Start-Up Based Learning In The First Term | IIM Sirmaur
During the first term, our Marketing Management professor gave us a project – to set up a business with an initial investment of not more than INR 1250 and to run it successfully using the marketing concepts taught in class. The class was divided into groups of 5 members each.
The first step of starting any business is to identify the needs existing in the target market and conduct an initial market research to validate your hypothesis on the scale of need and potential revenue that can be generated.
The groups came up with ideas like selling presentation templates, late night hot soups, sports-wear (dry t-shirts), door delivery of grocery etc. Being in a tier two city with challenging facilities meant that providing for even the elementary desires like fast food proved to be a profitable venture.
My group decided to set up a venture that could have been viewed as a ‘going concern’. We wanted to experience the actual challenges faced by a start-up, by sustaining the business for a longer period of time – not merely viewing it as a project which is limited to the first term of MBA. Hence the need to be addressed had to be constant and recurring.
We then came up with the idea of providing ironing services. There was a certain need for ironing clothes as in our campus we had facilities for washing clothes but students had to iron their clothes themselves. Life at any IIM is known for its rigour and deadlines. In the midst of things, students do not find time for chores like ironing. Hence we capitalized on this and went ahead testing our hypothesis by carrying out a market research in our campus. The results from the research confirmed our assumption and we saw a huge untapped opportunity.
We then started to look for potential vendors for ironing. We had to put into use our negotiation skills in setting up the operating terms and conditions with the vendors and finally the most important negotiation of contracting the price. Next step was to give the venture an identity. We named our startup – ‘Radiance’, with the tagline – “Dress to Impress”.
After vendor selection and naming the venture, it was now time to market our service offering at the campus. We took the traditional approach of mass marketing by installing posters in the hostel campus at strategic locations and also the modern digital approach by promoting the brand on WhatsApp groups. We knew that we were addressing a vital need which had great demand, hence the pricing was decided based on profit maximization model.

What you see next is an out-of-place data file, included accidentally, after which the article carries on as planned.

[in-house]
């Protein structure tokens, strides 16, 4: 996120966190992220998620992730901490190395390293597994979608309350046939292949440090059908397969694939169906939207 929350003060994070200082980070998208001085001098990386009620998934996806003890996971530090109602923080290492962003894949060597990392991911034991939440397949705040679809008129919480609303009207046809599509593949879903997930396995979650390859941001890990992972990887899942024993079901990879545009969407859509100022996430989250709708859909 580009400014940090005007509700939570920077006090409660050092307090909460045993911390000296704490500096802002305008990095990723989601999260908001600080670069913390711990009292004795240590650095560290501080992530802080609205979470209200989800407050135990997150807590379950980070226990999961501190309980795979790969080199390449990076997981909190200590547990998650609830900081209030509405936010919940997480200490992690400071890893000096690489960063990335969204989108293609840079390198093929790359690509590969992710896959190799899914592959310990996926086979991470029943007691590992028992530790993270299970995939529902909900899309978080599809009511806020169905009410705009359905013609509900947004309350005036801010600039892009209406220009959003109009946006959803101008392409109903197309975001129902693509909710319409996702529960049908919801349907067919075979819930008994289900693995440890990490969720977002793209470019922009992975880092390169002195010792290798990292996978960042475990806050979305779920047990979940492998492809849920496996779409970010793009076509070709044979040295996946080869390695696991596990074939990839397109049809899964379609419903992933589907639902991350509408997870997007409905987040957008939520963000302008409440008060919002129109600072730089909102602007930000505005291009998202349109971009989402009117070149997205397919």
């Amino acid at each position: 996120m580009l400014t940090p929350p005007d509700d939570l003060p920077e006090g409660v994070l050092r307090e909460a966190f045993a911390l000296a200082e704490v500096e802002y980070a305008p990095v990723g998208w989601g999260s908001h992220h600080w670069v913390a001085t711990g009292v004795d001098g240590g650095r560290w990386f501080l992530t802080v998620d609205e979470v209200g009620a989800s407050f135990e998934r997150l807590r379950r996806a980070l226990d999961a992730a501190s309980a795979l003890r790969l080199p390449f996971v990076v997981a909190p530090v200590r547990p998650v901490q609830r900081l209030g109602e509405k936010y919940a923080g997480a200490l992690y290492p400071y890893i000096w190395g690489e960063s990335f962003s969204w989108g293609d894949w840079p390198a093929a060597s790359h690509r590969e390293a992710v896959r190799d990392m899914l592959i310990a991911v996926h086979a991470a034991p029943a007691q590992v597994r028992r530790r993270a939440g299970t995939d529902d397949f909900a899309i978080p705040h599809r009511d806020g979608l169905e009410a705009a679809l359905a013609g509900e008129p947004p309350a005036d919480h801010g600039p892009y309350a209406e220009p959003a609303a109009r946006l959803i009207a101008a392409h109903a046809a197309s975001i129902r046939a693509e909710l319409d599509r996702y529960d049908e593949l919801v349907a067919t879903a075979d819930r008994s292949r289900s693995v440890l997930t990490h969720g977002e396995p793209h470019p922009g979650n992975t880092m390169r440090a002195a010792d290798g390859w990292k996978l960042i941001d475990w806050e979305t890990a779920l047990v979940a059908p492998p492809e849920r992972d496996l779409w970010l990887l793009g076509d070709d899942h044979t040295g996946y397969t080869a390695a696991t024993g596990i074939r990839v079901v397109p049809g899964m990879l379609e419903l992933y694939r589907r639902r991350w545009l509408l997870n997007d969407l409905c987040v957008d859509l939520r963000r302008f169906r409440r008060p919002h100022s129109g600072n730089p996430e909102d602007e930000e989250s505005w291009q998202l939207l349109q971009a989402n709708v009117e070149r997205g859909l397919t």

But then another group had launched both laundry and ironing services together and their ironing price was lower than ours. Hence we had to tackle competition. Our brand positioning had always been as that of a premium one and so we decided against cutting down on price. We provided our customers with professional services which would differentiate us from the competition and justify the premium we charge. We had to differentiate on quality of service and intense marketing efforts to occupy the mindshare of the target market.
The whole task for two months gave us great exposure as to how proper marketing efforts can help in generating sales. As we now approach the second term, my group is extremely satisfied on achieving the targets set two months back – Radiance has become a “household” name and our brand became a synonym of quality, trust, and premium-ness. All these culminated in generating profits for us. The whole task taught us so many things, right from market research to negotiations, pricing, customer acquisitions, marketing, the importance of maintaining data, generating financial statements and presentation skills.
The aspiring product manager in me couldn’t have asked for a better start than this in gaining a hands-on experience of managing an enterprise and tackling various challenges to sustain brand equity. This project will definitely help each one of us to better understand the various subjects coming our way in the next five terms.
– Mohammed Sameer (PGP 2018-20)